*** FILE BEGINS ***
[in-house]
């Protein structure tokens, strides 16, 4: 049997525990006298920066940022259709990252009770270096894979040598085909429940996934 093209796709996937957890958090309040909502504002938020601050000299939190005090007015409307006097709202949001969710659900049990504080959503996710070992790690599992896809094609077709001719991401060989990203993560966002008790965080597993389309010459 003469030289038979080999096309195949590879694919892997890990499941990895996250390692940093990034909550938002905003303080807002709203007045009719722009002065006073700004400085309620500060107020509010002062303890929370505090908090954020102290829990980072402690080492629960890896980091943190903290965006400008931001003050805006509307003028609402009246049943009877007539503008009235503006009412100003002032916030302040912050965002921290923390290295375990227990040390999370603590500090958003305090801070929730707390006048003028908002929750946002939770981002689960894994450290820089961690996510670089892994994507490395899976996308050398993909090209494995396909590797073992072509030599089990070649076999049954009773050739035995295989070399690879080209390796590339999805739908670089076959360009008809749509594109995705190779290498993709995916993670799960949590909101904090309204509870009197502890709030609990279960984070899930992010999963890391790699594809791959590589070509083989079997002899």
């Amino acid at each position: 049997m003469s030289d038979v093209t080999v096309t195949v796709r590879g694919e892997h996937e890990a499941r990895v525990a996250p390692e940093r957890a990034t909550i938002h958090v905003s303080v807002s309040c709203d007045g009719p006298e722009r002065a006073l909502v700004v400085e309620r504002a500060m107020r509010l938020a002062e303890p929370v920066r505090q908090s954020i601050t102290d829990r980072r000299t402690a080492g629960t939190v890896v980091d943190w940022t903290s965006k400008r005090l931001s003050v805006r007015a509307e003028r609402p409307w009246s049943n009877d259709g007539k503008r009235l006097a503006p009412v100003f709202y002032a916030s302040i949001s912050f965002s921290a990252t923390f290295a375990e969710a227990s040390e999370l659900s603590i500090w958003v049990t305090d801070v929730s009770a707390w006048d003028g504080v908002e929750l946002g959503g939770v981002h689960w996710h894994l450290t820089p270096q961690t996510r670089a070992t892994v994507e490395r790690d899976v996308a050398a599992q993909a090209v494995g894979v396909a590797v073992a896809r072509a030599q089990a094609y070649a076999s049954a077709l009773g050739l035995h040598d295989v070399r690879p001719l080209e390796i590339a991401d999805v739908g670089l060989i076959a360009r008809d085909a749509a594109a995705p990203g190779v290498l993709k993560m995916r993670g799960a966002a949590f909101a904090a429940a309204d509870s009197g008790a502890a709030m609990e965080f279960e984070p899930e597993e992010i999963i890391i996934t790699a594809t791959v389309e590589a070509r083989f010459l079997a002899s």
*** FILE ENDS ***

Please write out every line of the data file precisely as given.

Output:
[in-house]
């Protein structure tokens, strides 16, 4: 049997525990006298920066940022259709990252009770270096894979040598085909429940996934 093209796709996937957890958090309040909502504002938020601050000299939190005090007015409307006097709202949001969710659900049990504080959503996710070992790690599992896809094609077709001719991401060989990203993560966002008790965080597993389309010459 003469030289038979080999096309195949590879694919892997890990499941990895996250390692940093990034909550938002905003303080807002709203007045009719722009002065006073700004400085309620500060107020509010002062303890929370505090908090954020102290829990980072402690080492629960890896980091943190903290965006400008931001003050805006509307003028609402009246049943009877007539503008009235503006009412100003002032916030302040912050965002921290923390290295375990227990040390999370603590500090958003305090801070929730707390006048003028908002929750946002939770981002689960894994450290820089961690996510670089892994994507490395899976996308050398993909090209494995396909590797073992072509030599089990070649076999049954009773050739035995295989070399690879080209390796590339999805739908670089076959360009008809749509594109995705190779290498993709995916993670799960949590909101904090309204509870009197502890709030609990279960984070899930992010999963890391790699594809791959590589070509083989079997002899």
């Amino acid at each position: 049997m003469s030289d038979v093209t080999v096309t195949v796709r590879g694919e892997h996937e890990a499941r990895v525990a996250p390692e940093r957890a990034t909550i938002h958090v905003s303080v807002s309040c709203d007045g009719p006298e722009r002065a006073l909502v700004v400085e309620r504002a500060m107020r509010l938020a002062e303890p929370v920066r505090q908090s954020i601050t102290d829990r980072r000299t402690a080492g629960t939190v890896v980091d943190w940022t903290s965006k400008r005090l931001s003050v805006r007015a509307e003028r609402p409307w009246s049943n009877d259709g007539k503008r009235l006097a503006p009412v100003f709202y002032a916030s302040i949001s912050f965002s921290a990252t923390f290295a375990e969710a227990s040390e999370l659900s603590i500090w958003v049990t305090d801070v929730s009770a707390w006048d003028g504080v908002e929750l946002g959503g939770v981002h689960w996710h894994l450290t820089p270096q961690t996510r670089a070992t892994v994507e490395r790690d899976v996308a050398a599992q993909a090209v494995g894979v396909a590797v073992a896809r072509a030599q089990a094609y070649a076999s049954a077709l009773g050739l035995h040598d295989v070399r690879p001719l080209e390796i590339a991401d999805v739908g670089l060989i076959a360009r008809d085909a749509a594109a995705p990203g190779v290498l993709k993560m995916r993670g799960a966002a949590f909101a904090a429940a309204d509870s009197g008790a502890a709030m609990e965080f279960e984070p899930e597993e992010i999963i890391i996934t790699a594809t791959v389309e590589a070509r083989f010459l079997a002899s």